H&S: How would you describe your non-horse show style? HT: It’s pretty simple, usually jeans and a polo shirt. If you see me on a normal day,
me, and I have a very nice 8-year-old of my own. In the past, it’s always been about selling them, but this year I’ve been able to step-up and build partnerships; the result is being able to do more FEI classes. I’m lucky to be in this situation, it makes the sport completely different. Before the goal was to compete and get a horse sold. Now, when
I get up in the morning, instead of thinking what can I do to get this horse sold, I think what can I do today to make this horse better for Jenn and I. Being in that situation is an accomplishment in itself. As for results, I was 5th at the $100,000 New Albany Invitational in September; that was a great finish for me.
H&S: What are your riding goals for the future? HT: Well, I’m very excited with how this year has gone, having the chance to show in new places and do some national level grand prix classes. Before this, I never had a World Cup horse to show, and now I have two. So for next year, I’d like to aim for some World Cup Qualifiers. If they go well, the Final is always a goal. That’s a long ways away but you’ve got to have something to shoot for!
I look at people with “normal” jobs and lives, and sometimes I think that would be nice. But I know that after a week of being in one place, I’m ready to show again. H&S: Who has been the most influential in your riding career? HT: For sure my parents. If it wasn’t for my mom putting me on the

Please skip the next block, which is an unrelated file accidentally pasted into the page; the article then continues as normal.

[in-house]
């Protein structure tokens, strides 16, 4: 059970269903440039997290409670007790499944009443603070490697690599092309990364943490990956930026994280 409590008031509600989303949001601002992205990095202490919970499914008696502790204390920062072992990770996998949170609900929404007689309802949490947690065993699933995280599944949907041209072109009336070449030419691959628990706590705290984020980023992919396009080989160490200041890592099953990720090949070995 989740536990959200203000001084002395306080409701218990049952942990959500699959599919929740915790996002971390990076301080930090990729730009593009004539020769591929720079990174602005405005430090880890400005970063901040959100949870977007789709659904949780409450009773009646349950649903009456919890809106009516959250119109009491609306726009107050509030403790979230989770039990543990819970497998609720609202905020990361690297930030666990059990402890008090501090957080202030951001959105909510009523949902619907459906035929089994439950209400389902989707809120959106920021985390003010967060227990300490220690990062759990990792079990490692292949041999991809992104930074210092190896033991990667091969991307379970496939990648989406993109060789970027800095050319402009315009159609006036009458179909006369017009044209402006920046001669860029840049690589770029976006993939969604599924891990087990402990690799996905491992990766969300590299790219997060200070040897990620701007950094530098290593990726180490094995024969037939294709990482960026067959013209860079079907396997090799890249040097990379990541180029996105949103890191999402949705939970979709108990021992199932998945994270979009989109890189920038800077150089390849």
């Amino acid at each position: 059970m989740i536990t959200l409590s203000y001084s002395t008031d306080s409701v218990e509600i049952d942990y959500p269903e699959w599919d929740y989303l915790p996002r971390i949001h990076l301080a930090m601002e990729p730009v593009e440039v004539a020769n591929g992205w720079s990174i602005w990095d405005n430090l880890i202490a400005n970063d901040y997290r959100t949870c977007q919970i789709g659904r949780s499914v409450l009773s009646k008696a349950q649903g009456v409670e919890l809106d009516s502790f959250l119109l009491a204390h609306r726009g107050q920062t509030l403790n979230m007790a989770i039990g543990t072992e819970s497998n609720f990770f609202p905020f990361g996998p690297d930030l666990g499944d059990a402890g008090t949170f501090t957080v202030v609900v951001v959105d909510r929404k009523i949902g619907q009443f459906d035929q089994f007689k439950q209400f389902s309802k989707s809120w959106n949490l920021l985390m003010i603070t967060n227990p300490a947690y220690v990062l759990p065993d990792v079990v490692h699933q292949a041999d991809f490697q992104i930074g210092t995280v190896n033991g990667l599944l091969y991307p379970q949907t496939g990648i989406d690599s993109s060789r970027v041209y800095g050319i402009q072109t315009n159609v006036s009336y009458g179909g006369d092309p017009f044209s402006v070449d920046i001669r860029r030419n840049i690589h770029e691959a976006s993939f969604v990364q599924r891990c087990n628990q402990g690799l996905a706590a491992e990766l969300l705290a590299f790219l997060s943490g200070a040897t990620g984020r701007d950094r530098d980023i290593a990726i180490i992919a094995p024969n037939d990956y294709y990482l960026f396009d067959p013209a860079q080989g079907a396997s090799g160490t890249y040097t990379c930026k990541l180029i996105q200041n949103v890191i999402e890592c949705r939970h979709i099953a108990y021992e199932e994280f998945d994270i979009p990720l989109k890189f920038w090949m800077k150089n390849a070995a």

H&S: If you weren’t a rider, what would be your dream profession? HT: That’s hard for me to know. With being on the road all the time,
longe line and making me ride when I was 7-years-old, I would never have developed the passion I have now. Also Missy Clark, she helped me a lot in the equitation. And just more recently, Eddie Macken has been a big influence on me. To see that after everything he’s done, he still has the passion for the sport that he does, it’s inspiring.
my opinions change. I look at people with “normal” jobs and lives, and sometimes I think that would be nice. But I know that after a week of being in one place, I’m ready to show again.
H&S: What is the one thing you never go in the ring without? HT: My spurs! I have to wear them every single time I ride. Even if
I am really big into the Thoroughbred industry, actually. My barn manager and I just put a syndicate together and bought a racehorse at Keeneland. So probably, if I didn’t ride I’d do something with racehorses.
I’m riding a horse that I don’t need spurs on, I still have to have them, even if I never use them! Photo: Hardin and Flip competing in the $100,000 New Albany Classic Invitational Grand Prix, September 2013. Photo ©Curtis Wallis
TRAINERspotlight by Katie Shoultz
Today she may be one of America’s preeminent grand prix riders, but this West Coast rider didn’t always plan for the professional path. However, when Mandy Porter found herself on the fast track of groom extraordinaire and rider at a top sales barn in Switzerland, it was clear that serendipity had other plans. With muscle, grit and an unwillingness to succumb to the notion of good enough, Porter clocked-in the hours to jumpstart her career, and continues to keep that momentum going today. There’s no sugarcoating this business, but Porter also never takes any of it for granted. As a three-time member of U.S. Nations Cups Teams, an FEI World Cup Finals veteran, along with a slew of top international and national placings, this rider admits she’s particular about, well, almost everything. But that focused tenacity has held her in good stead. After calling Europe home for seven years, in 2001, Porter returned to California and started ACP Enterprises, the exclusively show jumping business she owns and operates with partner Craig Starr. Catching-up with her between fall West Coast World Cup Qualifiers, Porter was fresh-off a meaningful win in October’s $50,000 Land Rover Grand Prix of Sacramento World Cup Qualifier.